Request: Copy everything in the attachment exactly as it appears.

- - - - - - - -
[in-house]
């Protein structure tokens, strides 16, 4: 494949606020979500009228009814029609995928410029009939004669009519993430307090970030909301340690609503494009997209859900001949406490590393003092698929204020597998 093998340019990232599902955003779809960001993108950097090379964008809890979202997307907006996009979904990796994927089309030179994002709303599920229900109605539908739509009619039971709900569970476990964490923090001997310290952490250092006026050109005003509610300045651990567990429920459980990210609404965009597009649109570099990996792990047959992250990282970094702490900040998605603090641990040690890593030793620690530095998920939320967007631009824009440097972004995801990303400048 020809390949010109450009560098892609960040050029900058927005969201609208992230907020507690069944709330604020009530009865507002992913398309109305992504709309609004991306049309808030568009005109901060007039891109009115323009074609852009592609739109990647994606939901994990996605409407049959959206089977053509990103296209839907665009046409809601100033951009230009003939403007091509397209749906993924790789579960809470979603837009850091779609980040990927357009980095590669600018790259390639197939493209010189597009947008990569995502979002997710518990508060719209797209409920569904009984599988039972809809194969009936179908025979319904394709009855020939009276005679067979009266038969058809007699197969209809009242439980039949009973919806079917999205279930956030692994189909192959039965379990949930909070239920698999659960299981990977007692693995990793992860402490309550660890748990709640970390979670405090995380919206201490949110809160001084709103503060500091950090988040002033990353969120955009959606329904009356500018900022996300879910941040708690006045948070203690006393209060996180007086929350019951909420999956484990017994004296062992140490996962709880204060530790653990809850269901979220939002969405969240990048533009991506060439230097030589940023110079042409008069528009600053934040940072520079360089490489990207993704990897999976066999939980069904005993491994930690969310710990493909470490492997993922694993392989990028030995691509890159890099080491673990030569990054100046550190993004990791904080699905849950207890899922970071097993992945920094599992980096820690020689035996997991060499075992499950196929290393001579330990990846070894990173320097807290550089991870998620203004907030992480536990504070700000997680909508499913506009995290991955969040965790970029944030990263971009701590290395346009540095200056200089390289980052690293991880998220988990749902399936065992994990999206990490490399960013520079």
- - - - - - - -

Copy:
[in-house]
């Protein structure tokens, strides 16, 4: 494949606020979500009228009814029609995928410029009939004669009519993430307090970030909301340690609503494009997209859900001949406490590393003092698929204020597998 093998340019990232599902955003779809960001993108950097090379964008809890979202997307907006996009979904990796994927089309030179994002709303599920229900109605539908739509009619039971709900569970476990964490923090001997310290952490250092006026050109005003509610300045651990567990429920459980990210609404965009597009649109570099990996792990047959992250990282970094702490900040998605603090641990040690890593030793620690530095998920939320967007631009824009440097972004995801990303400048 020809390949010109450009560098892609960040050029900058927005969201609208992230907020507690069944709330604020009530009865507002992913398309109305992504709309609004991306049309808030568009005109901060007039891109009115323009074609852009592609739109990647994606939901994990996605409407049959959206089977053509990103296209839907665009046409809601100033951009230009003939403007091509397209749906993924790789579960809470979603837009850091779609980040990927357009980095590669600018790259390639197939493209010189597009947008990569995502979002997710518990508060719209797209409920569904009984599988039972809809194969009936179908025979319904394709009855020939009276005679067979009266038969058809007699197969209809009242439980039949009973919806079917999205279930956030692994189909192959039965379990949930909070239920698999659960299981990977007692693995990793992860402490309550660890748990709640970390979670405090995380919206201490949110809160001084709103503060500091950090988040002033990353969120955009959606329904009356500018900022996300879910941040708690006045948070203690006393209060996180007086929350019951909420999956484990017994004296062992140490996962709880204060530790653990809850269901979220939002969405969240990048533009991506060439230097030589940023110079042409008069528009600053934040940072520079360089490489990207993704990897999976066999939980069904005993491994930690969310710990493909470490492997993922694993392989990028030995691509890159890099080491673990030569990054100046550190993004990791904080699905849950207890899922970071097993992945920094599992980096820690020689035996997991060499075992499950196929290393001579330990990846070894990173320097807290550089991870998620203004907030992480536990504070700000997680909508499913506009995290991955969040965790970029944030990263971009701590290395346009540095200056200089390289980052690293991880998220988990749902399936065992994990999206990490490399960013520079």